4. Skip the factory outlets

“But I can save 50% off retail price!” you say. Well, can you? Outlet stores are usually a mix of items from last season that didn’t sell (usually for a reason, like an unflattering color, poor fit, or a short-lived trend) and items that were made just for the outlet. With the latter, that price that’s 50% off the suggested retail price is pretty much made up — the outlet is the only place it’s ever been sold, and that “sale” price is the real price. Items made just for outlets are generally not as high quality, so all you’re really paying for is the label.

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5. Go easy on trends

Fashion trends all have their moments, whether it’s ikat-print everything or oxford-style lace-ups. Once that moment’s over though, it’s either sitting in your closet, headed for charity, or saying loudly to all around you, “Hey, I bought this in 2012!” Even though stores like H&M and Forever 21 try to get you to buy ultra-trendy items because they’re so cheap, think about it — if you’re constantly buying the latest trends and then not wearing them for long, are they really that cheap? Instead of falling for fast fashion, only buy trendy items that you genuinely like and that fit with your style. Who knows, other people’s fashion moment might become one of your wardrobe staples.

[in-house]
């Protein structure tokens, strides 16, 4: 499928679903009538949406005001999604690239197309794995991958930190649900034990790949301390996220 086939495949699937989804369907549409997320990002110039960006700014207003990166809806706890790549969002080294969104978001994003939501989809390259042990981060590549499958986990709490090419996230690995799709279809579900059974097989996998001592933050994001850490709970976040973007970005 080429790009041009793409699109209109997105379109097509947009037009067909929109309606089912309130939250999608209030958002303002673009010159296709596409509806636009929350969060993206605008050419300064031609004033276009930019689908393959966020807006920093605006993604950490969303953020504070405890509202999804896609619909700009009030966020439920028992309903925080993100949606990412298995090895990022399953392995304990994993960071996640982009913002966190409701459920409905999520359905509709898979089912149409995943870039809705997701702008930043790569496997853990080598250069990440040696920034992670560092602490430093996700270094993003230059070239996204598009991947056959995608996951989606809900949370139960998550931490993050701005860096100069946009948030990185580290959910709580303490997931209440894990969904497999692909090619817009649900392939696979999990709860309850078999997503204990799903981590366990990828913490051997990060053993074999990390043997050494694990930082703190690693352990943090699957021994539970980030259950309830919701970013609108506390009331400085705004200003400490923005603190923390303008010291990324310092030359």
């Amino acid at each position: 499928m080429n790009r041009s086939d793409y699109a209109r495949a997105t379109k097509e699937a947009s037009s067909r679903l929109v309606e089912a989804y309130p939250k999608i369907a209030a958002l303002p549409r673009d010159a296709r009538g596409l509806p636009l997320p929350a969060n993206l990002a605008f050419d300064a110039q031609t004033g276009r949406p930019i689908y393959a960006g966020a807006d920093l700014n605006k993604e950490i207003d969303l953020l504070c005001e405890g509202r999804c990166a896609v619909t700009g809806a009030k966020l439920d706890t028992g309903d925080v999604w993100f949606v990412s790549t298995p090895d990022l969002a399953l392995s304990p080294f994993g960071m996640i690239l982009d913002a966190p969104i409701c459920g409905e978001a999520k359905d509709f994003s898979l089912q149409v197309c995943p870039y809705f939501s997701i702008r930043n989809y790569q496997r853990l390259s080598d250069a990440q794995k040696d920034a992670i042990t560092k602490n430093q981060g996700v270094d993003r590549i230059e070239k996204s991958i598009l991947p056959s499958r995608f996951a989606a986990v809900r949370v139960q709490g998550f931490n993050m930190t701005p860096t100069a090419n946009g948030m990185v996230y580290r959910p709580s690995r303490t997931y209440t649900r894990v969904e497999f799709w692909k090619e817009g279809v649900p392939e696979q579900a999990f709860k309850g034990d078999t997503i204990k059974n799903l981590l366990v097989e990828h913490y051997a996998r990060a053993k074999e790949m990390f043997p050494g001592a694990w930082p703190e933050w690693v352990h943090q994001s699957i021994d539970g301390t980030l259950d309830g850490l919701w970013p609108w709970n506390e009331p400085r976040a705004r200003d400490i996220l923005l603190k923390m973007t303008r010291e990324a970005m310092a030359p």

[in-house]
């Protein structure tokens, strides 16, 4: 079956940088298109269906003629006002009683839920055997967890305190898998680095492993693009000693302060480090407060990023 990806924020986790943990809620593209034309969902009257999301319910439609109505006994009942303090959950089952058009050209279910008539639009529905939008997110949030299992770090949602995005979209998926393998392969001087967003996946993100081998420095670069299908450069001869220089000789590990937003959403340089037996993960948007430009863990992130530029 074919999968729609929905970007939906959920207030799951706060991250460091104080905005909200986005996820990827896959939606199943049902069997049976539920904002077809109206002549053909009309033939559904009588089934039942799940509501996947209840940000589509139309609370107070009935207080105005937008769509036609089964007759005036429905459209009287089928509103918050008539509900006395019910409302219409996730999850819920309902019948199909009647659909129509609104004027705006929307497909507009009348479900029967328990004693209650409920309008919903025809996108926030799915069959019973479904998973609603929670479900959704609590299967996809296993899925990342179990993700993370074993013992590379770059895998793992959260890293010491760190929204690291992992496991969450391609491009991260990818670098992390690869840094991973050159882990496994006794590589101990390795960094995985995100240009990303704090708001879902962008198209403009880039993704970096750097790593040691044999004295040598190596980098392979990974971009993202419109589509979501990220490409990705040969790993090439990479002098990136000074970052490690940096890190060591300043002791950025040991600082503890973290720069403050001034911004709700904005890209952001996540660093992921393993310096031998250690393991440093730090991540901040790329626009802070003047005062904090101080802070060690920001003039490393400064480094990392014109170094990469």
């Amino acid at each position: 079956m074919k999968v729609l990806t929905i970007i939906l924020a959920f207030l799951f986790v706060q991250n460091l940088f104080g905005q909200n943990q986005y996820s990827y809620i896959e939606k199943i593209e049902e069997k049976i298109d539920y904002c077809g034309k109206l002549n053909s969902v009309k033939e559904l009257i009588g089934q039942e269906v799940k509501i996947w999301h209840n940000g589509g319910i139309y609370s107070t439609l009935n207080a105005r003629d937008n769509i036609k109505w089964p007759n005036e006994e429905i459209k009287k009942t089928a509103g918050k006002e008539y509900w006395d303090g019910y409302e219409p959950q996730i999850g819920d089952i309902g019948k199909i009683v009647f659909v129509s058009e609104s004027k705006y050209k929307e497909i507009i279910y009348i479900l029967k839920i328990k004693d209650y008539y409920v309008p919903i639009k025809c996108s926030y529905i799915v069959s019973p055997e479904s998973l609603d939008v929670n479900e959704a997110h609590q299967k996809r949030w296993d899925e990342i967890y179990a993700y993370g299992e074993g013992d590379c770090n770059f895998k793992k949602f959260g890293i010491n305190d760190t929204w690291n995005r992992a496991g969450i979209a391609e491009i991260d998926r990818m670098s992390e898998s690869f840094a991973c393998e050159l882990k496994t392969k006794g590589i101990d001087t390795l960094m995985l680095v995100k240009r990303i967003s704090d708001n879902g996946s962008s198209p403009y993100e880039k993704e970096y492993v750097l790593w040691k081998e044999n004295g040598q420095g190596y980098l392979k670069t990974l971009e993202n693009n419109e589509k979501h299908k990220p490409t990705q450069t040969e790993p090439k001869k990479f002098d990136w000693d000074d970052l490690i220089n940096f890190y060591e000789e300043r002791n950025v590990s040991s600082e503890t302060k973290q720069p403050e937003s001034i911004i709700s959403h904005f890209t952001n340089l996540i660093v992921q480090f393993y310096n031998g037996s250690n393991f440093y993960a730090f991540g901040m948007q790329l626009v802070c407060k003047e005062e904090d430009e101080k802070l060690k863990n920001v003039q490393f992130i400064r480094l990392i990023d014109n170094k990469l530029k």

6. Expand your options with accessories

Make your basic wardrobe feel more exciting with inexpensive accessories — think necklaces, bracelets, belts, and scarves that you can mix with outfits you already own. Especially if your work wardrobe has to stay in the business casual doldrums, a little accessorizing can make your basics feel fun and special. This isn’t just for the ladies, either: Guys can switch it up with differently patterned or colorful socks and ties. Either way, you can get away with spending a lot less to make a new outfit.

7. Don’t be afraid of a little DIY